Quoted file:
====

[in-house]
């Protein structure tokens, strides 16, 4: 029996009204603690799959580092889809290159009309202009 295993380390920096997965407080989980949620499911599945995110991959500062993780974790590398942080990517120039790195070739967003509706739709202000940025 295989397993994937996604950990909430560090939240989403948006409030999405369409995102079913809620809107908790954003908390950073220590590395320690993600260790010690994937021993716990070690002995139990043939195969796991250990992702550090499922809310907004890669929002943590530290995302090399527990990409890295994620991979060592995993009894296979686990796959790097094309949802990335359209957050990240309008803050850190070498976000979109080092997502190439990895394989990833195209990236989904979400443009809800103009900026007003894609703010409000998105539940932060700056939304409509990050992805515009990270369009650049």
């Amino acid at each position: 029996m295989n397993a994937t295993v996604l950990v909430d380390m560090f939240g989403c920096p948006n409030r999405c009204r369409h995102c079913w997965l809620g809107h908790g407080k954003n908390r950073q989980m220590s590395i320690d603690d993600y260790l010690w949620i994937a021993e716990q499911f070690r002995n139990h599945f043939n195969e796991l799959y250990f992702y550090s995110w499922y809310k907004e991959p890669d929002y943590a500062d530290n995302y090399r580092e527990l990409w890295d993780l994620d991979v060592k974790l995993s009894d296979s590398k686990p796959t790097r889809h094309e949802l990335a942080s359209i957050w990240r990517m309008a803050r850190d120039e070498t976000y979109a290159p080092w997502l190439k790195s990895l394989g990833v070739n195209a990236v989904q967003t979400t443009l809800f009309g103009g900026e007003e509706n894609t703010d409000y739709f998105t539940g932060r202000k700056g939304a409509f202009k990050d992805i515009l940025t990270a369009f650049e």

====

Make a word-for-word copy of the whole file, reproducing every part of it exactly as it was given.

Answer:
[in-house]
């Protein structure tokens, strides 16, 4: 029996009204603690799959580092889809290159009309202009 295993380390920096997965407080989980949620499911599945995110991959500062993780974790590398942080990517120039790195070739967003509706739709202000940025 295989397993994937996604950990909430560090939240989403948006409030999405369409995102079913809620809107908790954003908390950073220590590395320690993600260790010690994937021993716990070690002995139990043939195969796991250990992702550090499922809310907004890669929002943590530290995302090399527990990409890295994620991979060592995993009894296979686990796959790097094309949802990335359209957050990240309008803050850190070498976000979109080092997502190439990895394989990833195209990236989904979400443009809800103009900026007003894609703010409000998105539940932060700056939304409509990050992805515009990270369009650049």
């Amino acid at each position: 029996m295989n397993a994937t295993v996604l950990v909430d380390m560090f939240g989403c920096p948006n409030r999405c009204r369409h995102c079913w997965l809620g809107h908790g407080k954003n908390r950073q989980m220590s590395i320690d603690d993600y260790l010690w949620i994937a021993e716990q499911f070690r002995n139990h599945f043939n195969e796991l799959y250990f992702y550090s995110w499922y809310k907004e991959p890669d929002y943590a500062d530290n995302y090399r580092e527990l990409w890295d993780l994620d991979v060592k974790l995993s009894d296979s590398k686990p796959t790097r889809h094309e949802l990335a942080s359209i957050w990240r990517m309008a803050r850190d120039e070498t976000y979109a290159p080092w997502l190439k790195s990895l394989g990833v070739n195209a990236v989904q967003t979400t443009l809800f009309g103009g900026e007003e509706n894609t703010d409000y739709f998105t539940g932060r202000k700056g939304a409509f202009k990050d992805i515009l940025t990270a369009f650049e």